- Reapply Annually. You must resubmit the FAFSA and PLUS loan application annually.
PLUS loan funds go first to the school, which applies them to your outstanding balance, including your tuition, fees, and room and board. Then, the school refunds any remaining balance to you within 14 days.
Once it’s in your hands, the ED doesn’t track student loan money. So you’re free to spend it on whatever you need to, whether that’s textbooks or your rent payment.
When planning your budget, know that PLUS loans, like other federal loans, are typically disbursed in two installments — one per semester.
Unlike parent PLUS loans, grad PLUS loans have automatic in-school deferment. As long as you’re enrolled in school at least half time, you aren’t responsible for making any payments. This process should happen automatically, meaning there’s no need to notify your loan servicer. They already know you’re in school.
As soon as you graduate or drop below half-time enrollment, your loans automatically enter into repayment. However, you have a six-month grace period before you must begin repaying the loan.
Once you enter into repayment, your options include:
- Standard Repayment Plan. While the standard plan is technically 10 years, it also includes consolidation, which brings the ability to extend payments up to 30 years.
- Graduated Repayment Plan. This plan allows you to start with smaller payments, which gradually increase every two years, allowing you to repay them over 10 years.
- Extended Repayment Plan. Borrowers who owe more than $30,000 in direct loans can pay them off over 25 years by making either fixed or graduated payments.
- Income-Driven Repayment. Grad PLUS loans are eligible for all four of the IDR plans. So if you need IDR, you can choose the one with the best terms for your situation.
- Forgiveness. Grad PLUS loans are eligible to have the remaining balance forgiven after making 20 to 25 years of payments on an IDR plan or 10 years of payments through PSLF.
- Cancellation and Discharge. Grad PLUS loans are eligible for all the federal cancellation and discharge programs, including discharge upon death, total and permanent disability, a closed school, an unpaid refund, or false certification. You can also attempt a discharge through borrower defense to repayment or bankruptcy.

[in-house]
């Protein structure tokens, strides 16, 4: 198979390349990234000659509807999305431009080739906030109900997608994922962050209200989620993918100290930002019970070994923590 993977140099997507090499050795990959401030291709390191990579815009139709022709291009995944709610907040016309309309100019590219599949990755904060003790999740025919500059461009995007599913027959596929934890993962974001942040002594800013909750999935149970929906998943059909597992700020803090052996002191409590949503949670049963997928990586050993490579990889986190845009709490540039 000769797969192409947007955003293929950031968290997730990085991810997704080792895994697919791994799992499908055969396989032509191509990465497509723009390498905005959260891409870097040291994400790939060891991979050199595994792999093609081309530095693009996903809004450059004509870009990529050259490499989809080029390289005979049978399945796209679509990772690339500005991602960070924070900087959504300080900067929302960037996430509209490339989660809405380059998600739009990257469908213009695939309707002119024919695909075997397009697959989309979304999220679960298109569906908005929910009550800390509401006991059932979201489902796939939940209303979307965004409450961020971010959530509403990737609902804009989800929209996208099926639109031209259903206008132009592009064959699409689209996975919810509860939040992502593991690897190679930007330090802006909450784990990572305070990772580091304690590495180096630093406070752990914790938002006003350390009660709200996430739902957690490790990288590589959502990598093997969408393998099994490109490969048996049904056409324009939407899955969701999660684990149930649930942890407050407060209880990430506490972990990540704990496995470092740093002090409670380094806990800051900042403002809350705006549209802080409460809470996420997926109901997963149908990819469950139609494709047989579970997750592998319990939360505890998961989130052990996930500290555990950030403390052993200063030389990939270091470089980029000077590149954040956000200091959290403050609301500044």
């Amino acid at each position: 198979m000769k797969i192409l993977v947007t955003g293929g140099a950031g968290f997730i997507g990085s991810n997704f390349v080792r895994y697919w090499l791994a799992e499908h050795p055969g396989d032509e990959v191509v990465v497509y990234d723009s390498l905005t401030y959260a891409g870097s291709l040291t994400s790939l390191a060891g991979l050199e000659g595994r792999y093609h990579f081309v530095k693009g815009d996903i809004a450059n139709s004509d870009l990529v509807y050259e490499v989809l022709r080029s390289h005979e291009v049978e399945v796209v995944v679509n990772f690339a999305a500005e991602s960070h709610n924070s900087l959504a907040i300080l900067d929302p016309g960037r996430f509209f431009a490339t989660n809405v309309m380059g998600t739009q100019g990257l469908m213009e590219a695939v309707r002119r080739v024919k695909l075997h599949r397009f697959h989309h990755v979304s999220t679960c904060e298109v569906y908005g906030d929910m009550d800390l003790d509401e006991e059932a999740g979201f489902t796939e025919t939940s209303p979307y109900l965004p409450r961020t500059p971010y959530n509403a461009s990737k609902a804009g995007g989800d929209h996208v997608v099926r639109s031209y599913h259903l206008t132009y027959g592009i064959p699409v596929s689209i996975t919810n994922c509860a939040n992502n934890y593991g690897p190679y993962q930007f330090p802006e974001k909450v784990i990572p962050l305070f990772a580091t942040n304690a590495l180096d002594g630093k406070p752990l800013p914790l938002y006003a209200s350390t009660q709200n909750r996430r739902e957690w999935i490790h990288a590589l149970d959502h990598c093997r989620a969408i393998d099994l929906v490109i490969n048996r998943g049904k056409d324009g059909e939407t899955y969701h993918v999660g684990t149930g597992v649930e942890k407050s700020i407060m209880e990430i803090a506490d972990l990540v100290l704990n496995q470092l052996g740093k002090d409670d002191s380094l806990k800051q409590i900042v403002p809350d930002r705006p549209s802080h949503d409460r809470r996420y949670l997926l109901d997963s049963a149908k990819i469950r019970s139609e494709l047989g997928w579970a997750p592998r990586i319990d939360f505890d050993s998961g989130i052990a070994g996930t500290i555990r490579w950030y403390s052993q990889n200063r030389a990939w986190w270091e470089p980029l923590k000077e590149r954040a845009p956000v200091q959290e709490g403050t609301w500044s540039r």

Is a Grad PLUS Loan Right for You? Pros & Cons
While the high cost of an undergraduate degree gets all the press, earning a graduate degree is an even more costly endeavor.
For some, the promise of a lucrative career in law, medicine, or business makes the investment in graduate school worth it. But graduate students are also the most likely to have six-figure student loan debt, according to 2019 statistics from the Pew Research Center.
So while it’s helpful that PLUS loans allow students to cover the entire cost of their education with federal loans, they aren’t the right answer for everyone. It’s beneficial to consider all the pros and cons before signing on the dotted line.
If you’re wary of private loans, the only alternative to federal PLUS loans for financing your education, grad PLUS loans have definite advantages.
- Grad PLUS Loans May Have Better Interest Rates for Most Borrowers. Unless you have excellent credit, most private lenders will offer you a student loan with an interest rate similar to or higher than that of a grad PLUS loan. But it never hurts to shop around to see what kind of rate you can qualify for.
- You Have Access to More Flexible Repayment Options. Unlike with the parent PLUS loan, grad PLUS loans are eligible for repayment under all the IDR plans. So if you need to repay under IDR, you can pick the one that best suits your unique situation. And with the exception of limited deferment and forbearance, these flexible repayment terms aren’t available at all on private loans.